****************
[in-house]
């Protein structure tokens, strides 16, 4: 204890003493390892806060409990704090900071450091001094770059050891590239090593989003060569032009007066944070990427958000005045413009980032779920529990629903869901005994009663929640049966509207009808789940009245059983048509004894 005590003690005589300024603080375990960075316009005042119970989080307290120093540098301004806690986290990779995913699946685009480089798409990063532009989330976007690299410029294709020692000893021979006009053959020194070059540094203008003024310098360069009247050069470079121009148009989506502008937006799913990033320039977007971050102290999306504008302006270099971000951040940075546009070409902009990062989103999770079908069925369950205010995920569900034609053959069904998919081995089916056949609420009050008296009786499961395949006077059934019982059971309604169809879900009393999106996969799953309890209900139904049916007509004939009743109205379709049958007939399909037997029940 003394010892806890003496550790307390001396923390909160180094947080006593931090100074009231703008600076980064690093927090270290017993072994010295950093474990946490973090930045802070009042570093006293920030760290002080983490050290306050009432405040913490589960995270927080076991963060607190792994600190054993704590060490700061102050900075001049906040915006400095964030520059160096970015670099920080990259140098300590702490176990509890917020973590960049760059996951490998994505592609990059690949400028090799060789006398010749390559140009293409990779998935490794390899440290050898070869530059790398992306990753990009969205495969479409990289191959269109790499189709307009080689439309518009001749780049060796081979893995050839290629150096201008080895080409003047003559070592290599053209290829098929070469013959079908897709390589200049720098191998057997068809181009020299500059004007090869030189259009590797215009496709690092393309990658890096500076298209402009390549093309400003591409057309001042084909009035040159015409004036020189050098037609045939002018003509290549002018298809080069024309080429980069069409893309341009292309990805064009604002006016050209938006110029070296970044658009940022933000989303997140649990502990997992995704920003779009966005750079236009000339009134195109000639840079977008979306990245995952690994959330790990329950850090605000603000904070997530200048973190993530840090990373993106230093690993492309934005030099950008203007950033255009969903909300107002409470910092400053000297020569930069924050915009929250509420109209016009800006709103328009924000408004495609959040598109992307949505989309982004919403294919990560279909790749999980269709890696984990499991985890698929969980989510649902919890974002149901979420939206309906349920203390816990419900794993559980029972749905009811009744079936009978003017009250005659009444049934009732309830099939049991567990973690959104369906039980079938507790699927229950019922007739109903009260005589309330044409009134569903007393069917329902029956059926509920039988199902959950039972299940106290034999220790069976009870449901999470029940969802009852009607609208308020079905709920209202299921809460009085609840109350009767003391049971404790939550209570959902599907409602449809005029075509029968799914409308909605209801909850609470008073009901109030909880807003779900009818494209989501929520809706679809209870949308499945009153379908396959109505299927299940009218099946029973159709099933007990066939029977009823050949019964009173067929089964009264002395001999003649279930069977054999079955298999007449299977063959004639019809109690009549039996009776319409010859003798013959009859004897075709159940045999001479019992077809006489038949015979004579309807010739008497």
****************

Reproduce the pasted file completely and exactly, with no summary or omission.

[in-house]
């Protein structure tokens, strides 16, 4: 204890003493390892806060409990704090900071450091001094770059050891590239090593989003060569032009007066944070990427958000005045413009980032779920529990629903869901005994009663929640049966509207009808789940009245059983048509004894 005590003690005589300024603080375990960075316009005042119970989080307290120093540098301004806690986290990779995913699946685009480089798409990063532009989330976007690299410029294709020692000893021979006009053959020194070059540094203008003024310098360069009247050069470079121009148009989506502008937006799913990033320039977007971050102290999306504008302006270099971000951040940075546009070409902009990062989103999770079908069925369950205010995920569900034609053959069904998919081995089916056949609420009050008296009786499961395949006077059934019982059971309604169809879900009393999106996969799953309890209900139904049916007509004939009743109205379709049958007939399909037997029940 003394010892806890003496550790307390001396923390909160180094947080006593931090100074009231703008600076980064690093927090270290017993072994010295950093474990946490973090930045802070009042570093006293920030760290002080983490050290306050009432405040913490589960995270927080076991963060607190792994600190054993704590060490700061102050900075001049906040915006400095964030520059160096970015670099920080990259140098300590702490176990509890917020973590960049760059996951490998994505592609990059690949400028090799060789006398010749390559140009293409990779998935490794390899440290050898070869530059790398992306990753990009969205495969479409990289191959269109790499189709307009080689439309518009001749780049060796081979893995050839290629150096201008080895080409003047003559070592290599053209290829098929070469013959079908897709390589200049720098191998057997068809181009020299500059004007090869030189259009590797215009496709690092393309990658890096500076298209402009390549093309400003591409057309001042084909009035040159015409004036020189050098037609045939002018003509290549002018298809080069024309080429980069069409893309341009292309990805064009604002006016050209938006110029070296970044658009940022933000989303997140649990502990997992995704920003779009966005750079236009000339009134195109000639840079977008979306990245995952690994959330790990329950850090605000603000904070997530200048973190993530840090990373993106230093690993492309934005030099950008203007950033255009969903909300107002409470910092400053000297020569930069924050915009929250509420109209016009800006709103328009924000408004495609959040598109992307949505989309982004919403294919990560279909790749999980269709890696984990499991985890698929969980989510649902919890974002149901979420939206309906349920203390816990419900794993559980029972749905009811009744079936009978003017009250005659009444049934009732309830099939049991567990973690959104369906039980079938507790699927229950019922007739109903009260005589309330044409009134569903007393069917329902029956059926509920039988199902959950039972299940106290034999220790069976009870449901999470029940969802009852009607609208308020079905709920209202299921809460009085609840109350009767003391049971404790939550209570959902599907409602449809005029075509029968799914409308909605209801909850609470008073009901109030909880807003779900009818494209989501929520809706679809209870949308499945009153379908396959109505299927299940009218099946029973159709099933007990066939029977009823050949019964009173067929089964009264002395001999003649279930069977054999079955298999007449299977063959004639019809109690009549039996009776319409010859003798013959009859004897075709159940045999001479019992077809006489038949015979004579309807010739008497």